It’s been a great year for Sultan of String’s co-founder Chris McKhool.
Named the 2014 SIRIUSXM Independent Music Awards Winner- World Group of the Year, the Sultans of String are also on the Grammy nomination (pre-nominee) ballot for Best Roots Performance for Emerald Swing on its latest album, Symphony.
Come Saturday, music lovers are sure to have a great night at the Mauch Chunk Opera House in Jim Thorpe, when Sultans of String’s McKhool and founding guitarist Kevin Laliberté take them on a “musical journey around the world.
Known for dizzying music jams, poly-rhythms and revved up riffs, the Sultans of String sound can’t quite be pinned down. Stylistically a combination of Flamenco, Gypsy Jazz, East Coast Celtic, with Cuban and Arabic rhythms – World Music is the easiest way to describe the Sultans of String, according to McKhool.
Fiery violin dances with kinetic guitar while a funky bass lays down unstoppable grooves. Throughout, acoustic strings meet electronic wizardry to create layers and depth of sound, telling stories with or without words.
“Our music is a great platform for the things we care about,” McKhool said. “It’s good to remember that we’re all one people.”
The award-winning Canadian singer/songwriter, six-string violinist/bandleader – not to mention children’s music star – grew up learning to appreciate diversity – musical and otherwise. His paternal Makhoul grandparents immigrated to Canada from Lebanon in the early 1900’s. His Egyptian-born mother is a piano and theory teacher. Growing up he was fed a steady diet of delicious musicality along with Middle Eastern cuisine and violin lessons, according to his website.
It’s no wonder then the Sultans of String have been called Canada’s ambassadors of musical diversity.
Influenced by the people and places he visits, McKhool drew inspiration for the song Josie, on the Symphony CD, while on an ArtsCan songwriting workshop in the Bush Plains of Ontario, which connects artists with indigenous at-risk youth. There he met a woman named Josie. An elder, Josie takes students from the community school out to the bush each spring to teach them how to fish, hunt, trap and lodge.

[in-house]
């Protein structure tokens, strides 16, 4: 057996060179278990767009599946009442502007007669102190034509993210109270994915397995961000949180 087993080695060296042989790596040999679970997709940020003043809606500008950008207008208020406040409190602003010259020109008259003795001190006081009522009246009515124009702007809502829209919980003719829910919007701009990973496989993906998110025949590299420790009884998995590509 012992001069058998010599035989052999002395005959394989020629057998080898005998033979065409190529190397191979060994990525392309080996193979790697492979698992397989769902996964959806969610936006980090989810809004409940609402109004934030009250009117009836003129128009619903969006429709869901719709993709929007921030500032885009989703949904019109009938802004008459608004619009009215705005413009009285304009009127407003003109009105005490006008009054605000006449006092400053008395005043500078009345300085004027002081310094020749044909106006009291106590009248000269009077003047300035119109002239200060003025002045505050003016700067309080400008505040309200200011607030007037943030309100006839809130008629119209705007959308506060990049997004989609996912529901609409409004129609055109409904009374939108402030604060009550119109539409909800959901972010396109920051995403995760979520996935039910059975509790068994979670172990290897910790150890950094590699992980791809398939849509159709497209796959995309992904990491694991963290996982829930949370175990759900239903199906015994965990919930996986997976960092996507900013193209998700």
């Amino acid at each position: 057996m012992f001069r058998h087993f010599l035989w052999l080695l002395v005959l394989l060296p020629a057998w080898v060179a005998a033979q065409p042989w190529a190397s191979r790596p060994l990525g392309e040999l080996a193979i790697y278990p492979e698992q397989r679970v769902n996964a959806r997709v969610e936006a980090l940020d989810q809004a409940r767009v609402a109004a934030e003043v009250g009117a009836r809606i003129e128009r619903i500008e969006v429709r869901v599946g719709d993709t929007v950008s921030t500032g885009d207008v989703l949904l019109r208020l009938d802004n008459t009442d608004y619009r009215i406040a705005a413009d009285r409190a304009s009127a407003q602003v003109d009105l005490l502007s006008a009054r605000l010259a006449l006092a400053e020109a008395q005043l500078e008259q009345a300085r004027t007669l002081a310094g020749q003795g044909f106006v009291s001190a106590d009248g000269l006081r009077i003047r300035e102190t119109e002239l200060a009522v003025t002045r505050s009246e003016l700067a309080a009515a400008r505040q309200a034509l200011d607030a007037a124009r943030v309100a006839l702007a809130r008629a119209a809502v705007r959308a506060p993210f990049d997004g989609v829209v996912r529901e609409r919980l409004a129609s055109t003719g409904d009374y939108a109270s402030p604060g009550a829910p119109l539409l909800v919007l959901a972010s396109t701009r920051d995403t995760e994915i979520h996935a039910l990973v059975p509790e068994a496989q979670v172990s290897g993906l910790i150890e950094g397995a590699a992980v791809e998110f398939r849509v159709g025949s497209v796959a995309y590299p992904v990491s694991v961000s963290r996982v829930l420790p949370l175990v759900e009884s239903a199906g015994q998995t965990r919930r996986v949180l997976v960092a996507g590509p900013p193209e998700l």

“She was pretty amazing. I heard she was completely blind and I thought, ‘how strong is this woman, how brave is this woman,” McKhool said.
McKhool was inspired by another woman seven years ago to write, Will You Marry Me, also recorded on Symphony.
He was walking along the water with his girlfriend and had her sit on a rock and wait for him. He ran back to the car, put on a tuxedo, grabbed some champagne and his guitar, ran back, then knelt down and sang it to her.
Note in the video below, there’s a little girl as well – their daughter.
Though Symphony was released about a year ago, the Mauch Chunk Opera House performance is billed as a CD release party because this is the first time the music is being performed in the area, McKhool explained.
Tickets: $20; Showtime: 8 p.m.